The Yellow Wallpaper by Charlotte Perkins Gilman
In The Yellow Wallpaper by Charlotte Perkins Gilman we have the theme of control, freedom and powerlessness. Taken from her collection of the same name the story is narrated in the first person by an unnamed female narrator and after reading the story the reader realises that Gilman may be exploring the theme of control. Throughout the story the narrator appears to be under the complete control of her husband (John) and is not allowed to live her life as she might like to. He appears to be responsible for not only the narrator’s care but also how she is to spend her time while both he and the narrator wait for repairs to be completed on their home. If anything John appears to not only dictate the course of the narrator’s life but also has absolute control over how the narrator should live her life. This high level of control (by John) is noticeable when the narrator is forbidden by John to do any type of ‘work’. Rather in order to overcome her illness she is directed by John to continue to follow his prescription, despite the narrator feeling that ‘congenial work, with excitement and change’ would do her good.
The introduction of Cousins Henry and Julia to the story may also be important as their introduction appears to further highlight the absolute control that John has over the narrator. Despite wishing to visit Henry and Julia the narrator is told by John that she is not allowed to do so. This may be significant as it not only suggests that John is determining who the narrator should see (in essence controlling her environment and proceeding with his ‘rest cure’) but it is also possible that Gilman is suggesting that within a marriage (at the time the story was written) women were not allowed the freedom to make decisions of their own. If anything women may have been treated as second class citizens rather than being as equals to their husbands. This lack of equality within the narrator’s marriage is more noticeable when the narrator tells the reader that ‘John laughs at me, but one expects that in marriage’. This line may be important as it suggests that the narrator (when telling John what she thinks about the house) is not being taken seriously by John, which in turn suggests that John may not consider what the narrator has to say as being important. It is also possible that by introducing this line into the story, Gilman is suggesting that within a marriage (again at the time the story was written) there were two distinct roles, one for the male and one for the female, with the male’s role being considered to be more important. The fact that the narrator cries after John tells her that she cannot visit Henry and Julia may also be important as it is possible that the narrator feels powerless, knowing that her life is being controlled by John. She may also be aware that there is nothing that she can do to regain control of her life. If anything the narrator appears to be totally reliant on or at least submissive to John, though she does not wish to be. At no stage does the reader suspect that the narrator is being allowed to control her own life, which again may have been the case for many women at the time the story was written.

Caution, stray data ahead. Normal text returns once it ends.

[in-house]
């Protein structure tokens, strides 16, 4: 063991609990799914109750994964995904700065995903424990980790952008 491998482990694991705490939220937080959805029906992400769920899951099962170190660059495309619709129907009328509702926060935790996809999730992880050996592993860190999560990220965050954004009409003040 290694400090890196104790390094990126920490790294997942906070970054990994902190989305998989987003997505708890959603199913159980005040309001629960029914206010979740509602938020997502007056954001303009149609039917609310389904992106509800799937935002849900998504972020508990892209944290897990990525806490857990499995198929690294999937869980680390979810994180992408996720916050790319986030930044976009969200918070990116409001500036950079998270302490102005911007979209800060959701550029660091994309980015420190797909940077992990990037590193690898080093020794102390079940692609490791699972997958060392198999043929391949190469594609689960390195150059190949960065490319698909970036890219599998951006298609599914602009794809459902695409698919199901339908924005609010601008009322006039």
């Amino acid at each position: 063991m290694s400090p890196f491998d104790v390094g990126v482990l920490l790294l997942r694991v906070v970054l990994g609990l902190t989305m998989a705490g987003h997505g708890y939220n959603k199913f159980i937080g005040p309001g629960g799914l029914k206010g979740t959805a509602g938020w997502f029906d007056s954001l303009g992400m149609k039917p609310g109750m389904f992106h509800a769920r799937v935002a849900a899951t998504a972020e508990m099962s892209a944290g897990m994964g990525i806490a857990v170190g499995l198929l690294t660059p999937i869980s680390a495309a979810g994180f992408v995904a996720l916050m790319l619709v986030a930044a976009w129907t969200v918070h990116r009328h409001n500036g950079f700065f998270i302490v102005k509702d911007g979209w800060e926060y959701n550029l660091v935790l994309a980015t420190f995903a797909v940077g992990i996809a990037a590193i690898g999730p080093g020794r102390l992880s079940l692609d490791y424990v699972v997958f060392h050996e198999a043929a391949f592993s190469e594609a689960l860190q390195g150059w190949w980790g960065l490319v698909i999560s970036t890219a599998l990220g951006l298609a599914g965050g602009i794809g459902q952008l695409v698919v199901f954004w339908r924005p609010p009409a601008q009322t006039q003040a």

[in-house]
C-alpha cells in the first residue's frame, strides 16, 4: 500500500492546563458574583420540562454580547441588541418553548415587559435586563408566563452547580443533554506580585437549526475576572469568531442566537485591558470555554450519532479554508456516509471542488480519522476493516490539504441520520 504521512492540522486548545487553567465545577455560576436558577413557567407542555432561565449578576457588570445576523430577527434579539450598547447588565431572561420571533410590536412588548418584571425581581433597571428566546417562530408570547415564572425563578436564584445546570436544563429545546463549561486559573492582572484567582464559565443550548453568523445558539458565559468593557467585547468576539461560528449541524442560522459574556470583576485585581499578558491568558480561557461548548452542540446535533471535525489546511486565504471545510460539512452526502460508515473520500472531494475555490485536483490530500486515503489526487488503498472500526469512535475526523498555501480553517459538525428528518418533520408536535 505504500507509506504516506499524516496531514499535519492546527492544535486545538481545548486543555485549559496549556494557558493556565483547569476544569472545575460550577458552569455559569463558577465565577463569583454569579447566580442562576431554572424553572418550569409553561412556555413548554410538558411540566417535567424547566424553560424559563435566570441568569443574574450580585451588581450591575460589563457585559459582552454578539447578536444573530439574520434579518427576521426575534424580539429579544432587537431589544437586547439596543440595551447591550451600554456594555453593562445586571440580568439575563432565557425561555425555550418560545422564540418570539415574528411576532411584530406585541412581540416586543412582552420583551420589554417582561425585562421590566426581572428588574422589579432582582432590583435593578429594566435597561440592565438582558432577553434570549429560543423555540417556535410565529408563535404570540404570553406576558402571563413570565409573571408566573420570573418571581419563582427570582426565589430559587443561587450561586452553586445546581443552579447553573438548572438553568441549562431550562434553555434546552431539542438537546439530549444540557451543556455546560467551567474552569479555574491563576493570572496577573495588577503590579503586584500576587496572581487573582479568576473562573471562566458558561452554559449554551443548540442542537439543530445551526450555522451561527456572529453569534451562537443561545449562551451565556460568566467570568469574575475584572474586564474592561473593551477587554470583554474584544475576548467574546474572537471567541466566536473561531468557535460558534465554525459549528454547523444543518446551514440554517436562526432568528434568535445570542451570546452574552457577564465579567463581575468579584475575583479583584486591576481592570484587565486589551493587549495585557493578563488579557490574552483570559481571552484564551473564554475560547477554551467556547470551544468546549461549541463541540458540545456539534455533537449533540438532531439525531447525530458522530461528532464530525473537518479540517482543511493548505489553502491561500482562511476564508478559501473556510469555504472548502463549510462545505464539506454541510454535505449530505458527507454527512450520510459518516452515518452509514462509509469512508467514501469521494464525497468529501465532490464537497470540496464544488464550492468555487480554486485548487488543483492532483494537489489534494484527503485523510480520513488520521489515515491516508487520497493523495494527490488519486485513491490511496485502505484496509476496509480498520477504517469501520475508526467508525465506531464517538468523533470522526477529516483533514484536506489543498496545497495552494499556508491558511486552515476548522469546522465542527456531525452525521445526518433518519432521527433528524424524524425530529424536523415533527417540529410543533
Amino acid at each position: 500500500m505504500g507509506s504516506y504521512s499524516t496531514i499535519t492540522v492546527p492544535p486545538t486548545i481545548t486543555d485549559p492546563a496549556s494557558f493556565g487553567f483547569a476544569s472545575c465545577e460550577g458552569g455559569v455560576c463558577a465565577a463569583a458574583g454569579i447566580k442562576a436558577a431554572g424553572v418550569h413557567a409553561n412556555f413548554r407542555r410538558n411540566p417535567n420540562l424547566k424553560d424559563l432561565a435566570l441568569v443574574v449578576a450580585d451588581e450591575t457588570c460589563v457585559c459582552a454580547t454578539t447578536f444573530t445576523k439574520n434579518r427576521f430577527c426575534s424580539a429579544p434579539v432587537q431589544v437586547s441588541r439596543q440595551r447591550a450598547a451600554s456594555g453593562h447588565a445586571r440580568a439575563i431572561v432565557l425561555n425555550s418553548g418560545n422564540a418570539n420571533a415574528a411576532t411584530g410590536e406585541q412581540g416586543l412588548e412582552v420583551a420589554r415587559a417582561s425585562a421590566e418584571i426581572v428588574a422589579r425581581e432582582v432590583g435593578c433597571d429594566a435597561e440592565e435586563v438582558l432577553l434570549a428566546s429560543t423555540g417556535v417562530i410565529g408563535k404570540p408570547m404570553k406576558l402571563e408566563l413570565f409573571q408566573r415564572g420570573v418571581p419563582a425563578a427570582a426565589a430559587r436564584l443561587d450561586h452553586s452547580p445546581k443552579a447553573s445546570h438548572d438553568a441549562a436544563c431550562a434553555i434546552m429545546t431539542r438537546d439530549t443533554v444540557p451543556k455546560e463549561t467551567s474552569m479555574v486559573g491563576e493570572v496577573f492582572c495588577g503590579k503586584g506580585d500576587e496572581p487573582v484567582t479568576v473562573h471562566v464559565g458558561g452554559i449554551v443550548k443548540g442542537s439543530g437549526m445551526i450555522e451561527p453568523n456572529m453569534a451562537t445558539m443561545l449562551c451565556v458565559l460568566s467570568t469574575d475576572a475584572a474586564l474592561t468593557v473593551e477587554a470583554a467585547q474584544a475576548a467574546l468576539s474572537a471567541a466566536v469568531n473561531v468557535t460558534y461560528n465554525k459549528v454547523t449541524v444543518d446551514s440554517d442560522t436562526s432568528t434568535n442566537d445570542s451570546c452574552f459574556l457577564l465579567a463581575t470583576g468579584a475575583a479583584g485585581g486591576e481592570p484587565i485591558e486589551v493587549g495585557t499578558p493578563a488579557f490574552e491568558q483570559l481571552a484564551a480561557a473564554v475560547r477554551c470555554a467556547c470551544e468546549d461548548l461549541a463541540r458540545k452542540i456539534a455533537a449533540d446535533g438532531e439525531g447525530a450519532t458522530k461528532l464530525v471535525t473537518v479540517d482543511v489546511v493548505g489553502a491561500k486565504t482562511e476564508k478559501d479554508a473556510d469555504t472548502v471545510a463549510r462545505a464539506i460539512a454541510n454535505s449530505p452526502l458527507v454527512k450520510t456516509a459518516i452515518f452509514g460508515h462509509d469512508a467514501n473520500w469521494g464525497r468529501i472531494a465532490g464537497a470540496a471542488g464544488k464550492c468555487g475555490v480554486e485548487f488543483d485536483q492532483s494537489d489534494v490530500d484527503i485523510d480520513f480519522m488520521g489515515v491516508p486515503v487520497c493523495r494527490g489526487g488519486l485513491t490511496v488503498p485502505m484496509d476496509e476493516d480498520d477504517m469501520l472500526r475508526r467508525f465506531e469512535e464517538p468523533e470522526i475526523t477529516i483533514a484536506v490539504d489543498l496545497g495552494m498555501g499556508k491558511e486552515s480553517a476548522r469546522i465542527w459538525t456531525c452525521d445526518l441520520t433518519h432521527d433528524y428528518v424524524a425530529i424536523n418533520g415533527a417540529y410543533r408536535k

There is also some symbolism in the story which may be important. The journal that the narrator is keeping allows the narrator to not only express herself and give her a voice (which she doesn’t appear to be allowed within her marriage) but it also serves to give the narrator her own identity (again outside the restraints of her marriage). The room in which the narrator is sleeping, with its barred windows, may also be symbolically important as Gilman through the use of the bars on the window may be highlighting to the reader how confined or restricted many women may have felt within their marriages, again at the time the story was written. The wallpaper itself may also be symbolic and may symbolise the male dominated society that existed at the time the story was written. Just as the narrator can see a woman trapped in the wallpaper, likewise there is a sense that the narrator is also trapped by John’s control over her.
The ending of the story is also interesting. Despite the narrator’s apparent descent into madness, she has in many ways freed herself of the constraints that she may have previously felt in the story. By ripping down the wallpaper the narrator appears to have freed herself from John’s control of her life. The fact that John passes out and falls to the floor may also symbolically suggest that the narrator is no longer being controlled by John. Something that is a little clearer when the narrator tells the reader that as she is moving around the room she has to ‘creep over him (John) every time!’ It would also appear that the narrator’s new found freedom has come at a cost, her sanity, which may the point that Gilman is attempting to make. It is possible that Gilman is suggesting that should a woman (or any individual) be continually controlled by a man and not allowed any form of self-expression (which seems to be the case for the narrator in the story) the result will only be the decline of a woman’s (or any individual’s) mental health. By not allowing the narrator the ability to express herself or allow her to make up her own mind and decide on what course of action she should take while she is recuperating, rather than helping the narrator John has assisted or aided her descent into insanity.